1. "Liberal Christians were out there doing the work of feeding and clothing and visiting long before Emergence Christianity appeared."Boom. Agree completely. I've been working on my own post about this.

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  2. responding to "Progressives are hung up on the intellectual approach." I guess that might be one Emergent person's way of looking at someone struggling with the texts. I believe that we are supposed to struggle with the texts…that's how I read Jacob's struggle with the angel in Gen. 32.And when faced with those who believe there is something I must "do" to be "saved"…all I can think of are the Pharisees in the gospels. They were so sure that they had it right…they thought they knew exactly how to apply the law. And then came Jesus.

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  3. Emergents (even those of Tickle's age) remind me of teens discovering sex. They believe they are the first ones who have ever thought of/experienced it. Reading McLaren's theological revelations which are things I've known/believed all my life. Apothetic is simply the via negativa. Inspiration (the movement of the Spirit) it seems to me has always been a part of the Reformed tradition. Perhaps not for academics, but for preachers. Yes, I wish they would wave to us.

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  4. I suspect Emergent Christianity's disregard for Progressive/Liberal Christian intellectual traditions is more the product of a generational ethos of pop-culture-inculcated cynicism than anything else. Such cynicism was incredibly (pun intended) fashionable among my high school peers in the mid-1980s and seems to have surged much higher among people in their 20s and 30s. (Note: this is based primarily on my own observations and I would love to be proven wrong!)This situation presents a profound challenge for clergyfolk ministering to up-and-coming generations: how can we provide both powerful personal witness and appropriate tools and methods for the deep intellectual engagement and spiritual awareness a living faith demands? How can we do so in ways that enable the 40-and-under folks to move beyond Mark C. Miller's famed "hipness unto death," i.e. cynicism and its close relations dismissiveness, apathy and despair?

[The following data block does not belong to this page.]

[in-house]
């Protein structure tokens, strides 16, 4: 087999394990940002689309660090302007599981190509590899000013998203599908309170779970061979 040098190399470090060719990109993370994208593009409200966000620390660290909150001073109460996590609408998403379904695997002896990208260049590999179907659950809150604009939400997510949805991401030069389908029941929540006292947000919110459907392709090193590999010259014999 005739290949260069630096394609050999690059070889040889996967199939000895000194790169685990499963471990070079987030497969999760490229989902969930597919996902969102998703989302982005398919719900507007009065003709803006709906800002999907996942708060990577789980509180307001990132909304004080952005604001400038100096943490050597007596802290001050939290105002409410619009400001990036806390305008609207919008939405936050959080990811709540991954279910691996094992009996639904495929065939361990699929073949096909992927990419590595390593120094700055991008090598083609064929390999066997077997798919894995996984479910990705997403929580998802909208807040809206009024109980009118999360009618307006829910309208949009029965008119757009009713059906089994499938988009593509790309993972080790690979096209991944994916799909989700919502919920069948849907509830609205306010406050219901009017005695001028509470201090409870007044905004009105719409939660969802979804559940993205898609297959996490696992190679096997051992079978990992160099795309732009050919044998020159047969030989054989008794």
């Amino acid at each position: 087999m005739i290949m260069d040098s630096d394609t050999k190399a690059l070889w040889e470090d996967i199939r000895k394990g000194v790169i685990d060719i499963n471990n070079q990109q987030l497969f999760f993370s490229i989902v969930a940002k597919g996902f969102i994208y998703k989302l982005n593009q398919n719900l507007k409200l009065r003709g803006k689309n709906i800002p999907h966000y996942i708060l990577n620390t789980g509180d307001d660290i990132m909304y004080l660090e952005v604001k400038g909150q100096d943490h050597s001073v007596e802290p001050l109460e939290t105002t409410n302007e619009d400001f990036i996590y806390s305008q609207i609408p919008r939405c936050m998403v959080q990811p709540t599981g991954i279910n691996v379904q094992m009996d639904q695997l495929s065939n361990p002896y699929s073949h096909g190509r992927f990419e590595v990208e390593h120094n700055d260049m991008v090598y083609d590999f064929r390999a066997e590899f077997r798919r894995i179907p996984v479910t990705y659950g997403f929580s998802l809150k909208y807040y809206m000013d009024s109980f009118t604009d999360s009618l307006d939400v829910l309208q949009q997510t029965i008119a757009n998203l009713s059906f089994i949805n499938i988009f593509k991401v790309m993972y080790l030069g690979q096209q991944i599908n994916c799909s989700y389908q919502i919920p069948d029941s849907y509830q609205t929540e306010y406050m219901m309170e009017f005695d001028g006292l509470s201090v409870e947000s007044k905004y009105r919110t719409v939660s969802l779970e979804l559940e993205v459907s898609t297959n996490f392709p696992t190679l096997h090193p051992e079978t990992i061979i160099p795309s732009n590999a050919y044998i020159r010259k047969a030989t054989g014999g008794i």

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  5. Hmm, this has me thinking. As a member of a sometimes insular wing of the mainline (Lutheranism), I have often appreciated Tickle's and others' Emergent challenges, especially when it comes to our views of "good order." But it seems to me that her views here are just another iteration of good old Protestant anti-intellectualism. We need *more,* not less, engagement with heart and mind together, in the manner of midrashim.Coming off of a lovely celebration of the Trinity, I am wont to extol the gifts of the Spirit. But let's face it, as humans we are not always good at testing the spirits to see whether they are from God.

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  6. I'm a liberal. I read books by people like Marcus Borg, who wrote about the "emerging paradigm" and the "earlier paradigm" in his book The Heart of Christianity. According to Borg, the earlier paradigm is centered on belief, while the emerging paradigm revolves around the need for transforming self and society. Here's what I wrote about it:http://bonniesbooks.blogspot.com/2009/08/heart-of-christianity-by-marcus-j-borg.htmlI looked up "apophatic" at Dictionary.com and found that it's an adjective from the Greek apophatikos, with this definition: "pertaining to a knowledge of God obtained through negation."

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  7. I agree with The Simpleton. As a Jew-by-choice, raised in a non-denominational Christian tradition, perhaps I shouldn't even comment, but then again, I have seen and experienced a lot of "preaching" all told. What I have found the most moving is an approach that combines the powers of head/text/heart/spirit. When I am moved by a preacher/rabbi/student's personal experience that can then be shown to be in common with people throughout millenia (look, even the ancient texts wrestled with this!) the problem and its angles seems even more profound. And the continued connection between holy texts and everyday life seems to me to be only enriched by the more people who are studying and thinking about it.Don't know if this makes any sense as I am a little out of my liturgical depth here….But wherever this viewpoint lands me, I am waving a friendly hello from there!:) Neighbor Lady

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  8. I meant to write that I agree with The Simpleton about this comment: "We need *more,* not less, engagement with heart and mind together"Forgot to go back and pull the quote before posting…..:) Neighbor Lady